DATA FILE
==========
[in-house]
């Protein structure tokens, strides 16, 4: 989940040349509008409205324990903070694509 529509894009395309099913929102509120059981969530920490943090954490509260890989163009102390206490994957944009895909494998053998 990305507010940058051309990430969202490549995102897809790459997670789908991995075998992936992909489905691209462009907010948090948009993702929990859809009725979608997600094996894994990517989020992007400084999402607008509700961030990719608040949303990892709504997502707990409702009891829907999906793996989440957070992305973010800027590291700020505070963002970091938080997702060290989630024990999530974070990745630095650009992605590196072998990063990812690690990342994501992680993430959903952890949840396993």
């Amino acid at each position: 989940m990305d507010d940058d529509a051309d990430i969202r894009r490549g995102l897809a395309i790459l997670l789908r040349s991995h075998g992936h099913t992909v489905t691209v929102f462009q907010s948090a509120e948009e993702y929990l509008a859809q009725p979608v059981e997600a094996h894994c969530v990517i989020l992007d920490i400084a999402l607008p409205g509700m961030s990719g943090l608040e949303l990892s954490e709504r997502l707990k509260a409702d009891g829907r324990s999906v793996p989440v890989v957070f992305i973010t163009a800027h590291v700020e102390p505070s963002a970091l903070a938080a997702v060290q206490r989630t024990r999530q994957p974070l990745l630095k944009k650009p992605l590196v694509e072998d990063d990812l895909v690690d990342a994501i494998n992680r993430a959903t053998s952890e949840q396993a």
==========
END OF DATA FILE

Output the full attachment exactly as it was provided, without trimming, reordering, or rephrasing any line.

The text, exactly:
[in-house]
């Protein structure tokens, strides 16, 4: 989940040349509008409205324990903070694509 529509894009395309099913929102509120059981969530920490943090954490509260890989163009102390206490994957944009895909494998053998 990305507010940058051309990430969202490549995102897809790459997670789908991995075998992936992909489905691209462009907010948090948009993702929990859809009725979608997600094996894994990517989020992007400084999402607008509700961030990719608040949303990892709504997502707990409702009891829907999906793996989440957070992305973010800027590291700020505070963002970091938080997702060290989630024990999530974070990745630095650009992605590196072998990063990812690690990342994501992680993430959903952890949840396993």
């Amino acid at each position: 989940m990305d507010d940058d529509a051309d990430i969202r894009r490549g995102l897809a395309i790459l997670l789908r040349s991995h075998g992936h099913t992909v489905t691209v929102f462009q907010s948090a509120e948009e993702y929990l509008a859809q009725p979608v059981e997600a094996h894994c969530v990517i989020l992007d920490i400084a999402l607008p409205g509700m961030s990719g943090l608040e949303l990892s954490e709504r997502l707990k509260a409702d009891g829907r324990s999906v793996p989440v890989v957070f992305i973010t163009a800027h590291v700020e102390p505070s963002a970091l903070a938080a997702v060290q206490r989630t024990r999530q994957p974070l990745l630095k944009k650009p992605l590196v694509e072998d990063d990812l895909v690690d990342a994501i494998n992680r993430a959903t053998s952890e949840q396993a």